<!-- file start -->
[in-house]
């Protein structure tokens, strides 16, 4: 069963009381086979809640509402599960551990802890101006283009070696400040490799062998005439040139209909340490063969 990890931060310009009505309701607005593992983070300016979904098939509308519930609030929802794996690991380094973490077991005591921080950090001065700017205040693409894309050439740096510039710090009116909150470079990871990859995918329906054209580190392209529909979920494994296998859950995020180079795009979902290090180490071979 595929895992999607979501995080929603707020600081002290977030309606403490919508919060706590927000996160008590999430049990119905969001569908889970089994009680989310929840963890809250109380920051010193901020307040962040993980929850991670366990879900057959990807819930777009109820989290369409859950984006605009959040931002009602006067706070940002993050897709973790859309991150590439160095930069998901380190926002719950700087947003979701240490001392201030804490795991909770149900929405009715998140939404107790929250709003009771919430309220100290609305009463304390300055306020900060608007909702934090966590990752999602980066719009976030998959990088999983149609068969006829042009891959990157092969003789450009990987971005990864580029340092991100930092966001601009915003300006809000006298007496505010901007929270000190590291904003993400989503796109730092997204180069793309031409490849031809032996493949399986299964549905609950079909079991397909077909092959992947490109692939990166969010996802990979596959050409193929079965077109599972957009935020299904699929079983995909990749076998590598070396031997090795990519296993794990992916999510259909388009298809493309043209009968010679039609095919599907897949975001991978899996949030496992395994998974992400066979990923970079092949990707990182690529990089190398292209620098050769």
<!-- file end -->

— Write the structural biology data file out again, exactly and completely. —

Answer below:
[in-house]
């Protein structure tokens, strides 16, 4: 069963009381086979809640509402599960551990802890101006283009070696400040490799062998005439040139209909340490063969 990890931060310009009505309701607005593992983070300016979904098939509308519930609030929802794996690991380094973490077991005591921080950090001065700017205040693409894309050439740096510039710090009116909150470079990871990859995918329906054209580190392209529909979920494994296998859950995020180079795009979902290090180490071979 595929895992999607979501995080929603707020600081002290977030309606403490919508919060706590927000996160008590999430049990119905969001569908889970089994009680989310929840963890809250109380920051010193901020307040962040993980929850991670366990879900057959990807819930777009109820989290369409859950984006605009959040931002009602006067706070940002993050897709973790859309991150590439160095930069998901380190926002719950700087947003979701240490001392201030804490795991909770149900929405009715998140939404107790929250709003009771919430309220100290609305009463304390300055306020900060608007909702934090966590990752999602980066719009976030998959990088999983149609068969006829042009891959990157092969003789450009990987971005990864580029340092991100930092966001601009915003300006809000006298007496505010901007929270000190590291904003993400989503796109730092997204180069793309031409490849031809032996493949399986299964549905609950079909079991397909077909092959992947490109692939990166969010996802990979596959050409193929079965077109599972957009935020299904699929079983995909990749076998590598070396031997090795990519296993794990992916999510259909388009298809493309043209009968010679039609095919599907897949975001991978899996949030496992395994998974992400066979990923970079092949990707990182690529990089190398292209620098050769």